For myself, I can pass by the tomb of a man with somewhat of a calm indifference; but when survey the grave of a female, a sigh involuntarily escapes me. With the holy name of woman I associate every soft, tender, and delicate affection. I think of her as the young and bashful virgin, with eyes sparkling, and cheeks crimsoned with each impassioned feeling of her heart; as the kind and affectionate wife, absorbed in the exercise of her domestic duties; as the chaste and virtuous matron, tired with the follies of the world, and preparing for that grave into which she must so soon descend. Oh! there is something in contem
plating the character of a woman, that raises the soul far, far above the vulgar level of society. She is formed to adorn and humanize mankind, to sooth his cares, and strew his path with flowers. In the hour of distress, she is the rock on which he leans for support, and when fate calls him from existence, her tears bedew his grave. Can I look down upon her tomb then without emotion? Man has always justice done to his memory-woman, never. The pages of history lie open to the one, but the meek and unobtrusive excellencies of the other, sleep with her, unnoticed in the grave. Such perhaps was the case with this village maiden. In her may have shone the genius of the poet, with the virtues of the saint-the energy of the man, with the tender softness of the woman. She too may have passed unheeded, along the sterile path-way of her existence, and felt for others as I now feel for her.—
The fear of death, which forms the bug-bear of existence to the many, is to me a matter of indifference. I can calmly contemplate the hour, when I shall slumber as soundly as the village girl, and provided, that when this idle dream of life is over, I could lie in so secluded a spot as Llansaddon church yard, with a little sunshine to brighten on my tomb, a few flowers to wave above it, and a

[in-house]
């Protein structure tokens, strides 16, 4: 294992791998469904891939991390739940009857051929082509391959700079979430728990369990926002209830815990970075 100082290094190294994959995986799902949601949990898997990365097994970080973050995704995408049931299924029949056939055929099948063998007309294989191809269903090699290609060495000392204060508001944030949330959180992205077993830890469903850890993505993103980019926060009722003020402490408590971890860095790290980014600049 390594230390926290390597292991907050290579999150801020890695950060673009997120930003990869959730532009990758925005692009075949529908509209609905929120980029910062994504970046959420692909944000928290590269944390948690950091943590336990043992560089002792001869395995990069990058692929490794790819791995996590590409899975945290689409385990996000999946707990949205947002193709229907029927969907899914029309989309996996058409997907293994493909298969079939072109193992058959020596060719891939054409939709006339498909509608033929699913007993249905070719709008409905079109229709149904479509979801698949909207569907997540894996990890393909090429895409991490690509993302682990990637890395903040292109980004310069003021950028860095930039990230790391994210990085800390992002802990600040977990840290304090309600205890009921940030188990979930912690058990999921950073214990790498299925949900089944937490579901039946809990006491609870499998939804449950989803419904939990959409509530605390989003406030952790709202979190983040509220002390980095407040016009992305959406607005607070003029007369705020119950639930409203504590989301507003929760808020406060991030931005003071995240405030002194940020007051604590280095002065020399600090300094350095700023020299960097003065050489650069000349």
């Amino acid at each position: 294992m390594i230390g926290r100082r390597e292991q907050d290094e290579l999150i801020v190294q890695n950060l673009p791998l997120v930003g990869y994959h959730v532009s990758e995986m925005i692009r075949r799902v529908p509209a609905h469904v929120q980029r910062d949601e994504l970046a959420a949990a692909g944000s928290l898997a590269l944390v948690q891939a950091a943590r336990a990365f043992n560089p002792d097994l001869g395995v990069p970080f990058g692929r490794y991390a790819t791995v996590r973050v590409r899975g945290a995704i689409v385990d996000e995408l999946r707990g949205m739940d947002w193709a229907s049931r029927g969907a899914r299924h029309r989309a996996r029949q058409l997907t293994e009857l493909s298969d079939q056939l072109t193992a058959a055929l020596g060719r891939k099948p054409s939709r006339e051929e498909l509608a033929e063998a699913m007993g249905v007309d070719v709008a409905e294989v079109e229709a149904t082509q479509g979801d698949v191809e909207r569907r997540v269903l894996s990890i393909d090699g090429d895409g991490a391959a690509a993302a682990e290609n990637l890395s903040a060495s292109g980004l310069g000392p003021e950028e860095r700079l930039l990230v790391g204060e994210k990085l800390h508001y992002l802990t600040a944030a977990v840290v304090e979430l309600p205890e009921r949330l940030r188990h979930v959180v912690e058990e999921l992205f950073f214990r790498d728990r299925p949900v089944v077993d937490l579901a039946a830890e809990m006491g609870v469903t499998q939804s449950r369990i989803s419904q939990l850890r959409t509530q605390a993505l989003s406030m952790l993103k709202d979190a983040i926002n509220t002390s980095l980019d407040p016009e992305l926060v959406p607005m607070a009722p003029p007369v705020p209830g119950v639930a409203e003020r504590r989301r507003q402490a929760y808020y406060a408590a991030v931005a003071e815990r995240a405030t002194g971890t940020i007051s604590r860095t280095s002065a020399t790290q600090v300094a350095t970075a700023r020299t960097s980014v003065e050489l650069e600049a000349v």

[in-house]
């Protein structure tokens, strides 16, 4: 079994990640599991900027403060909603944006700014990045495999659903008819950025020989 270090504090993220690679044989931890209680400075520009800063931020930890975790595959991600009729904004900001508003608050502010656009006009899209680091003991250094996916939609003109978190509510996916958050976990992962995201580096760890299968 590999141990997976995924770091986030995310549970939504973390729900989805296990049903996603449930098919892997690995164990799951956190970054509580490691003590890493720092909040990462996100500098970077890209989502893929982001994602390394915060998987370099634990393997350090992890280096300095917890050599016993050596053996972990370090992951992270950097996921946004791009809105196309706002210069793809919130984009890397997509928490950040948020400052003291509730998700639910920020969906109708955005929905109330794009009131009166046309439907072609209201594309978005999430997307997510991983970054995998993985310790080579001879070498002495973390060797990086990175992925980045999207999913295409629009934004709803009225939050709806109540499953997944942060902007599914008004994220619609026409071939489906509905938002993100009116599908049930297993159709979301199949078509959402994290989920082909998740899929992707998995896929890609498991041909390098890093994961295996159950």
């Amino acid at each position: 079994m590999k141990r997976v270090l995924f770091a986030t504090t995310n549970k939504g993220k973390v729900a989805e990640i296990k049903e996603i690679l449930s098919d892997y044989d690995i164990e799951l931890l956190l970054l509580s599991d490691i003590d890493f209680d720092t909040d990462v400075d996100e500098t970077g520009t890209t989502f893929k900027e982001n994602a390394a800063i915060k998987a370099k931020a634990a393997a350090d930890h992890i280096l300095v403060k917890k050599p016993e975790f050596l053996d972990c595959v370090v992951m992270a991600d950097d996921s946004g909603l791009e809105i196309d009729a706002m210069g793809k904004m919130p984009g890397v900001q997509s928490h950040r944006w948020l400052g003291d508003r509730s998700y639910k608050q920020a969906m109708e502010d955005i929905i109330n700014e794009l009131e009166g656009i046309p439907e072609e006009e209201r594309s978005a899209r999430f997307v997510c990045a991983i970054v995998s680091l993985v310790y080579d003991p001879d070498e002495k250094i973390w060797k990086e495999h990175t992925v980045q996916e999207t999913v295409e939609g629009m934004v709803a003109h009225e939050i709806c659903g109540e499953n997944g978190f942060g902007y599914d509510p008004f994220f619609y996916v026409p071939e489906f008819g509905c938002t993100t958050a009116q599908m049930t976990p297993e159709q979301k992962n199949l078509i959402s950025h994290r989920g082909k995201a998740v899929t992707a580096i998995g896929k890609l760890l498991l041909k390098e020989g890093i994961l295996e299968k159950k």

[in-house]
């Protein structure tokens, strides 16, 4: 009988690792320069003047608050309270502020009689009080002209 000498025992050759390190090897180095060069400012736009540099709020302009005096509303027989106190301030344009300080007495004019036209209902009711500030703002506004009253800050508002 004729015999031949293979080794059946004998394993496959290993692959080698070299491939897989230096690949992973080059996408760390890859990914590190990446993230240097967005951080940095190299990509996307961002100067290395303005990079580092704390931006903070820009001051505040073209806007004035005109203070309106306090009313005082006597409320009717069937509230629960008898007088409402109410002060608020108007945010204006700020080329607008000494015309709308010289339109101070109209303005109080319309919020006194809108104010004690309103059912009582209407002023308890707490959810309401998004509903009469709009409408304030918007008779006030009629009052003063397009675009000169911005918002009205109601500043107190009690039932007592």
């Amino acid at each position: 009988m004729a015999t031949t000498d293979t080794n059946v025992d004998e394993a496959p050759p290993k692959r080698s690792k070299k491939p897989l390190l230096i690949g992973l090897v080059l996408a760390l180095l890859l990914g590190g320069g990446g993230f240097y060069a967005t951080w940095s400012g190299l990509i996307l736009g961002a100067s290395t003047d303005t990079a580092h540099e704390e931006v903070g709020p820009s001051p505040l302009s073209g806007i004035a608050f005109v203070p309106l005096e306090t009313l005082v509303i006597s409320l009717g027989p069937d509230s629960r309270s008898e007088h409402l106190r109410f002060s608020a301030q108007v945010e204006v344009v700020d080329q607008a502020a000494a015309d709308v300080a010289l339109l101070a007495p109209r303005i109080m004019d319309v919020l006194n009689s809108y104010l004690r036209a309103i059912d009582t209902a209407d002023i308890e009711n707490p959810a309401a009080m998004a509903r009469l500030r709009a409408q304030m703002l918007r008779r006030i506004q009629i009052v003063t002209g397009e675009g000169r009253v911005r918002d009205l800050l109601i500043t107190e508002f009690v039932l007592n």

few friends to gladden at my memory; I would this instant be ready to depart. Nor is the boast a vain-glorious one, for life can only be cherished in proportion to the happiness it confers. Upon this principle, Lord Chesterfield looked calmly forward to his decease; because the blessings of existence had long since palled upon his taste.
I know one young metaphysician who dreads the idea of dissolution, from a mere physical timidity, and another, who shrinks from it, because a dreamy doubt hangs like a thick cloud upon its confines. This is the most pardonable weakness. I remember that when I ventured to explore the subterranean cavern of Cerig-cennan, I was partly deterred from the deep and rayless obscurity that pervaded it. I could distinguish nothing; all before me was a sombre gloom, and this very uncertainty increased the fever of my apprehensions. Such is the case with death; were its consequences fully developed, we might arm our minds with courage to endure them; but the doubt that shrouds it in darkness, inflames our imagination, until we work ourselves up to a state of ineffable disquietude.
"Aye! but to die, and go we know not whither-To lie in cold obstruction and to rot;
This pitiless warm motion, to become